Senate Majority Leader Harry Reid, D-Nev., agreed, saying that should the president’s plan falter, “the reason will be very clear, simply partisan politics. They (Republicans) think if they kill every jobs bill and stall every effort to revive the economy, President Obama will lose.”
Obama acknowledged the political prism through which his speech was being viewed.
“But the millions of Americans who are watching right now, they don’t care about politics,” Obama said. “They have real-life concerns. Many have spent months looking for work.
“The people of this country work hard to meet their responsibilities. The question tonight is whether we’ll meet ours.”
Obama didn’t outline how he would pay for the package but promised it “will not add to the deficit.” His advisers said the administration will outline a “dollar for dollar” budget to pay for it.
As part of that pledge, the president promised “a more ambitious deficit plan” that he will release Sept. 19. Obama said that proposal would include measures to trim Medicare and Medicaid, ideas that have been controversial among many Democrats.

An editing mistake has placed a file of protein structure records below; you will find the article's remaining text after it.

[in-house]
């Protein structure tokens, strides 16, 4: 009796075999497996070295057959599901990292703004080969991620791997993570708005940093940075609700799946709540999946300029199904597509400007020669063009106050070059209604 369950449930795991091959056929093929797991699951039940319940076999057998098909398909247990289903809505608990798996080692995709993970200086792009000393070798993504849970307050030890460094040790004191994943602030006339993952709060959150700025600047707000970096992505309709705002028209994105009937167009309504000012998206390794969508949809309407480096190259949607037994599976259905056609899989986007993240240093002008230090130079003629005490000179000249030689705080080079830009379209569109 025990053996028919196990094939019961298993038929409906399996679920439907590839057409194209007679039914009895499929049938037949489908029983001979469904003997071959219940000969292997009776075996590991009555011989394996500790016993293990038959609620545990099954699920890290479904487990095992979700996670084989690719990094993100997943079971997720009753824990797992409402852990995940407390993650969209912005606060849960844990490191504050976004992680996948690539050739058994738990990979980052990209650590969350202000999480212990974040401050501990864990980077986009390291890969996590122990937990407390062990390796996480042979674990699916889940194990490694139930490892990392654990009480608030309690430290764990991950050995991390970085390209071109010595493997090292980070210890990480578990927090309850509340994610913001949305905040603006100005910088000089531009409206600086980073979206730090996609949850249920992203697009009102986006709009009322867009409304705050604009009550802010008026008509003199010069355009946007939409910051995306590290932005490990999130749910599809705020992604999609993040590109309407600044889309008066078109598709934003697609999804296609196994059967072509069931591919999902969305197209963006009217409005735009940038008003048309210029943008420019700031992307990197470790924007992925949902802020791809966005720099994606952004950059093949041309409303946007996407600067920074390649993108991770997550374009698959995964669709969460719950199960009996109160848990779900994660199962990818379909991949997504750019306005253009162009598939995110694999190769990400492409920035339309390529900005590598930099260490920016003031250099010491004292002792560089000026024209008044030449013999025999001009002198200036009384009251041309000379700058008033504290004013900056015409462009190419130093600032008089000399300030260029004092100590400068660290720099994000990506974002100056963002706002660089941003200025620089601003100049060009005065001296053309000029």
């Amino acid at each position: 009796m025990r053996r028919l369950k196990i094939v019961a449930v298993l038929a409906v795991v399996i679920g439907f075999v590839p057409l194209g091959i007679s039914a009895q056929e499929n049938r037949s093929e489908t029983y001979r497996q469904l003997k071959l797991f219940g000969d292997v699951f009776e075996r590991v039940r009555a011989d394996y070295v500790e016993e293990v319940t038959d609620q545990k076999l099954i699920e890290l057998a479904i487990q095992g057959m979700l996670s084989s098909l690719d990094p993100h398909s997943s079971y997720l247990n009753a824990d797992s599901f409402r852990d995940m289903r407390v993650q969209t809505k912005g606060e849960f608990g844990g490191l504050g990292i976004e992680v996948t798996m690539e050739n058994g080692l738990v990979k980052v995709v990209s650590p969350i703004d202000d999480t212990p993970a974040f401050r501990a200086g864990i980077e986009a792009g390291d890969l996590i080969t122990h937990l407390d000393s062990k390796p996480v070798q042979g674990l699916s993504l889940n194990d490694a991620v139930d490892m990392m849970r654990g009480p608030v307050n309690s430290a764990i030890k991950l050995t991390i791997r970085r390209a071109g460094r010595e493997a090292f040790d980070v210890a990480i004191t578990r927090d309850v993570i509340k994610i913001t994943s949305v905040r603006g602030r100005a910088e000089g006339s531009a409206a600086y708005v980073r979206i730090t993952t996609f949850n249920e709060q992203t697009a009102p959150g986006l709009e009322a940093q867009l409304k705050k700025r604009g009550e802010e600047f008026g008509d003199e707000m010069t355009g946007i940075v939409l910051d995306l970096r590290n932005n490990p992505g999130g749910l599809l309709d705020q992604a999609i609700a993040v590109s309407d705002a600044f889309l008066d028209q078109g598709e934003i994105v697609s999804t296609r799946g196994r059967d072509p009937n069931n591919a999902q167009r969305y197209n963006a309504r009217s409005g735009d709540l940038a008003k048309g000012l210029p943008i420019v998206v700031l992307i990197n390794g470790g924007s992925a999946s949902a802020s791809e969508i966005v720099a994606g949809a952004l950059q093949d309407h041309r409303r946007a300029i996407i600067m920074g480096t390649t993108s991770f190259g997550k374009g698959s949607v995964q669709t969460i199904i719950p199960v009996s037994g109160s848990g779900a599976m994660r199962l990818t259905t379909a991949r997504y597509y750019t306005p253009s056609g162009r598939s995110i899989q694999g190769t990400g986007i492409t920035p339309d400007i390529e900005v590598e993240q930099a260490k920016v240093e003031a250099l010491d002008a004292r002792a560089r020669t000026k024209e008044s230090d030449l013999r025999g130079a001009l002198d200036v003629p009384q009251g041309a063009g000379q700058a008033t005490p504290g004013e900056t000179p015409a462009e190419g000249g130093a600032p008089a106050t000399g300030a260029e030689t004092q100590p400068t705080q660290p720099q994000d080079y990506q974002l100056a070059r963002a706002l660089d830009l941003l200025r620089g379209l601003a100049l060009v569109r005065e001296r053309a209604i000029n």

The jobs plan was almost $150 billion larger than administration officials had indicated, helping Obama portray the proposal as bold. Economists said a plan of that scope might have a noticeable impact on the economy soon after enactment.
But the size of the proposal also could create sticker shock in Congress, where many GOP lawmakers already were wary of spending money to stimulate the economy.
While Republicans generally favor lower taxes, they prefer to supplement that by revamping the government’s regulatory system instead of passing more piecemeal tax breaks and higher spending.
For its part, the administration hopes Americans will rally behind Obama’s plan and spur Congress to pass enough of the measure to have an effect on the jobless rate, at least by the time the president’s re-election campaign is in full swing.
Mark Zandi, chief economist of Moody’s Analytics, forecast that the jobless rate would fall to roughly 8 percent by late 2012 if Obama’s plan is implemented in its entirety. If no further action is taken, unemployment would remain about 9 percent, he said.